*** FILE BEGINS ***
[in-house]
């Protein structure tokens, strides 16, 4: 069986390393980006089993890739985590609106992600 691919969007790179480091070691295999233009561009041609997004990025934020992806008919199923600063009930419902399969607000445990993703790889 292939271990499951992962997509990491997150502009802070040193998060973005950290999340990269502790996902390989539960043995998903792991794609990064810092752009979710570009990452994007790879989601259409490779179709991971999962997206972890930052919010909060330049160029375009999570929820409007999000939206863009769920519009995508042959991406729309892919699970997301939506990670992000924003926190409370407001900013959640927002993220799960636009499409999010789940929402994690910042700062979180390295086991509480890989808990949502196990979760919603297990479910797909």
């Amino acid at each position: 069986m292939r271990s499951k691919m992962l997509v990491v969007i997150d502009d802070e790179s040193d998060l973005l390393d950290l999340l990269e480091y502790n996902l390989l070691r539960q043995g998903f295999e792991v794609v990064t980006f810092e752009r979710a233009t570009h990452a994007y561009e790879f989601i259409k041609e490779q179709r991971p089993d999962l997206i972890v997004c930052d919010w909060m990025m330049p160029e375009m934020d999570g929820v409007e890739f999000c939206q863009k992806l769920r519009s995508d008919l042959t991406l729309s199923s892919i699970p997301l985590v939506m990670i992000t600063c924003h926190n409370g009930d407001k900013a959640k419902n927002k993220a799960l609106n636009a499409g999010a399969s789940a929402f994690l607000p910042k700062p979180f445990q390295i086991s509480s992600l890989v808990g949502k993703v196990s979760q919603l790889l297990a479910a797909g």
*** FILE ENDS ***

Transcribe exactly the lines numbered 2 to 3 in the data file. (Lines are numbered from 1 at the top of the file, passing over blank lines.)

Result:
């Protein structure tokens, strides 16, 4: 069986390393980006089993890739985590609106992600 691919969007790179480091070691295999233009561009041609997004990025934020992806008919199923600063009930419902399969607000445990993703790889 292939271990499951992962997509990491997150502009802070040193998060973005950290999340990269502790996902390989539960043995998903792991794609990064810092752009979710570009990452994007790879989601259409490779179709991971999962997206972890930052919010909060330049160029375009999570929820409007999000939206863009769920519009995508042959991406729309892919699970997301939506990670992000924003926190409370407001900013959640927002993220799960636009499409999010789940929402994690910042700062979180390295086991509480890989808990949502196990979760919603297990479910797909």
């Amino acid at each position: 069986m292939r271990s499951k691919m992962l997509v990491v969007i997150d502009d802070e790179s040193d998060l973005l390393d950290l999340l990269e480091y502790n996902l390989l070691r539960q043995g998903f295999e792991v794609v990064t980006f810092e752009r979710a233009t570009h990452a994007y561009e790879f989601i259409k041609e490779q179709r991971p089993d999962l997206i972890v997004c930052d919010w909060m990025m330049p160029e375009m934020d999570g929820v409007e890739f999000c939206q863009k992806l769920r519009s995508d008919l042959t991406l729309s199923s892919i699970p997301l985590v939506m990670i992000t600063c924003h926190n409370g009930d407001k900013a959640k419902n927002k993220a799960l609106n636009a499409g999010a399969s789940a929402f994690l607000p910042k700062p979180f445990q390295i086991s509480s992600l890989v808990g949502k993703v196990s979760q919603l790889l297990a479910a797909g």